This is when you will probably think about creating an independent central server that performs the same monitoring, just remotely. You solved a problem again, but the challenge here is the dynamic nature of modern infrastructure.
Think about distributed systems, auto scalability, and all the scenarios where the inventory of your servers at a given time is not the same after just a few minutes.
You'll certainly think about adapting your monitoring solution and implement auto-discovery or build an agent-based monitoring solution. You solved this problem likewise, but it will not be the last one.
Many of these kind of solutions exist, but they're challenging to implement. In-house solutions seem to be cheaper, but they have a hundred and one pitfalls.
Using free versions of monitoring tools
The second way to reduce the monitoring expenses is to use the freemium versions of monitoring tools. Nonetheless, free versions will not serve the entire purpose of monitoring because most of the production-ready required features will be missing.
Using open source monitoring tools
The most successful strategy to reduce the monitoring cost is using open source.
It would certainly save you costs in the long term, but initially, you have to make a decent investment. Open source software needs to be hosted and maintained on a regular basis. You will need to hire skilled engineers to use and keep the tool running, and as your infrastructure grows, you'll need to grow that team.
Only monitoring what matters
This is an unconventional solution, and the results may cost you 10x the monitoring budget. Problems are unpredictable, and you never know how to solve them without knowing the real problem.
To give you an illustration, let's follow the same reasoning: Availability of service and its response time are two important things, and they are what ultimately matters. You decide to solely watch these two metrics.
You may ask your team to develop regular automated health checks that will measure the uptime and the response time. No extra expense is needed, sure, but remember that incidents are different from problems.
By monitoring "what matters" in this case, you stumbled into a trap: You know that your system is not performing as it should, but you don't know how to solve such an issue.
You need to have a broader picture of your system performance and metrics to understand why a downtime or a long response time occurred. Monitoring tools like Prometheus, Grafana, and Graphite were built to give you an insightful view of your systems and solve this dilemma.
How can MetricFire help you?
MetricFire is an all-in-one solution for all your monitoring needs. It offers a ready-to-use pluggable and scalable monitoring system.
MetricFire acts like your metrics store, so you don't have to set up, store, backup, or manage your monitoring data. This is important for you if you want to focus more on your core business. Monitoring is your tool, not your goal, and your time is limited. MetricFire hosts your monitoring so that you can spend more time on creating your product and less time on monitoring it.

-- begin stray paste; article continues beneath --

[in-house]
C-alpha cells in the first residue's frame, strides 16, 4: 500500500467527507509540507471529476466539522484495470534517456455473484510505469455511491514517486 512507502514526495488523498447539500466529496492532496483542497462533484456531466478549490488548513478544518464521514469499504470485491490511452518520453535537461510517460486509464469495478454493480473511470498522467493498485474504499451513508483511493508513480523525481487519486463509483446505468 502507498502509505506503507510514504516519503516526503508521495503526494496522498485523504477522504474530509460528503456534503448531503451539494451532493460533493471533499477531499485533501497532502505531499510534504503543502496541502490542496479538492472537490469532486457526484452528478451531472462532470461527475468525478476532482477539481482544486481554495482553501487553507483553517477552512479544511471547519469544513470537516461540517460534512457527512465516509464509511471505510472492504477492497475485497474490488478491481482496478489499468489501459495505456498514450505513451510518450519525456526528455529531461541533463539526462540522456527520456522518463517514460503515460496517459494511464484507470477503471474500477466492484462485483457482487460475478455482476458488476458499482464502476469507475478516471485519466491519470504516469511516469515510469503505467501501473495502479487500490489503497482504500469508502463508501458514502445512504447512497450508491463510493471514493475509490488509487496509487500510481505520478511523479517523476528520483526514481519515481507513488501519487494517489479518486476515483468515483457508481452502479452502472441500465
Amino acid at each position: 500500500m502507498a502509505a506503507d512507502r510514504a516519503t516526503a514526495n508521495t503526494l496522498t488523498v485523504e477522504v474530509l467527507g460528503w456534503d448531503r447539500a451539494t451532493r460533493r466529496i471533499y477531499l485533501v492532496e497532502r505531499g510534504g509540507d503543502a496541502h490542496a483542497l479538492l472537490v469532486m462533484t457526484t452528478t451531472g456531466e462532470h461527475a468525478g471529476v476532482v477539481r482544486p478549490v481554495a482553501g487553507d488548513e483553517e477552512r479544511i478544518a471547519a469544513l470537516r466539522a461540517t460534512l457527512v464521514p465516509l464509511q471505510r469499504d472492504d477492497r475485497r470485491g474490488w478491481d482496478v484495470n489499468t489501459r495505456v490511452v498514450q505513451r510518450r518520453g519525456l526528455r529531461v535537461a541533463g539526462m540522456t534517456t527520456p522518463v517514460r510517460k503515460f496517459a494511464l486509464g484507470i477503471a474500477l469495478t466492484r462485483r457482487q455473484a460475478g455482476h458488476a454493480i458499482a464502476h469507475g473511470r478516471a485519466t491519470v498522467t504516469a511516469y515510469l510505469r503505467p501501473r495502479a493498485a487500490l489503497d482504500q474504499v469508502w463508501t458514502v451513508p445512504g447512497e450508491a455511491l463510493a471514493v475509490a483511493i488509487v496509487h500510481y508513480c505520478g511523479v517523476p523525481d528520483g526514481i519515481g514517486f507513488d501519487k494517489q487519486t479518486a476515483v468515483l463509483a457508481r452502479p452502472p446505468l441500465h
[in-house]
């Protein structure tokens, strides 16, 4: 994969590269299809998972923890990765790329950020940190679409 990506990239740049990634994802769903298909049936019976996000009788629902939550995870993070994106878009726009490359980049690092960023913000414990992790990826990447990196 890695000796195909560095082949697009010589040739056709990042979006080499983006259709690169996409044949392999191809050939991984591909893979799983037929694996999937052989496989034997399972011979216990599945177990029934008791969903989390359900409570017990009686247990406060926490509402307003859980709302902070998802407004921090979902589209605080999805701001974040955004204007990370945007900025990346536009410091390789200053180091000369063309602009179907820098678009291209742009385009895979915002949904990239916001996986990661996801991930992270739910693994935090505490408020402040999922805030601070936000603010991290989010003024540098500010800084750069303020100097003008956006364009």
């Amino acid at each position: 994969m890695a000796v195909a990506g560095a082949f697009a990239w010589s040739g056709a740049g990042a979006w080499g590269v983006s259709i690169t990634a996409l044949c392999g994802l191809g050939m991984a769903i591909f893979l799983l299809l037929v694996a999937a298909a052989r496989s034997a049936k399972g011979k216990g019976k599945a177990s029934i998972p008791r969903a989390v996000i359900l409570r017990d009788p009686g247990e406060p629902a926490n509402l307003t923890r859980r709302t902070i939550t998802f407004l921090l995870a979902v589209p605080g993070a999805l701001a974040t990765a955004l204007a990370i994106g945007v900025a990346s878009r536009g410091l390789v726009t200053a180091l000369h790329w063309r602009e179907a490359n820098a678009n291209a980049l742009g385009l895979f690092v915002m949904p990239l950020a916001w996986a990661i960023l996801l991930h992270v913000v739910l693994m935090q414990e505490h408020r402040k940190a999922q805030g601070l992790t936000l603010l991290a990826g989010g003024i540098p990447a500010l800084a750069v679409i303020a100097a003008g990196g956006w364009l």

By using MetricFire, you will get the advantage of both open source and managed/hosted systems. We developed a full-scale monitoring platform by using the strength of open-source Prometheus, Grafana, and Graphite. Then we made the whole stack accessible, extensible, and highly available.
Additionally, we offer Prometheus as-a-service, with all the capabilities missing from vanilla Prometheus – Grafana dashboards, long-term storage, enhanced alerting, more integrations, and deeply technical support when you need it.
Integrating your existing infrastructure with our monitoring system is as easy as ABC, and you will be able to choose between your server locations. MetricFire has servers located in Europe, as well as the US. You don't have to set them up, manage them, or spend a penny on them.
With all of these advantages, our pricing is amongst the most competitive in the market. We offer options for all sizes of companies. If you compare our prices to other alternatives like Datadog or AWS CloudWatch, you will notice a significant difference.
Whether you are coming from CloudWatch, Datadog, SolarWinds, or NewRelic, MetricFire is a more affordable monitoring solution. Unlike many of its alternatives that fail in one or more key areas of customer concern, we offer a complete monitoring solution and integrate with the big providers, such as AWS and Azure, as well as many other data sources.
Our engineering team is also dedicated to enhancing our existing features, integrations, and introducing new improvements to satisfy your future needs.
Where to start?
Collecting, storing, and visualizing your metrics is an important component of modern monitoring. Being able to know what's going on within your systems, and trackback the root causes to fix them is crucial.
Open-source Prometheus, Graphite, and Grafana is the best choice to set up a complete monitoring system, but it will cost you money and time to maintain it. This is why MetricFire offers the benefits of these open source tools and the comfort of managed platforms - and all of this at competitive prices.
To try out MetricFire, sign up for our free trial here, and build your own dashboards today. If you're looking to talk to our team directly, book a demo and talk with us about how MetricFire can help with your monitoring needs.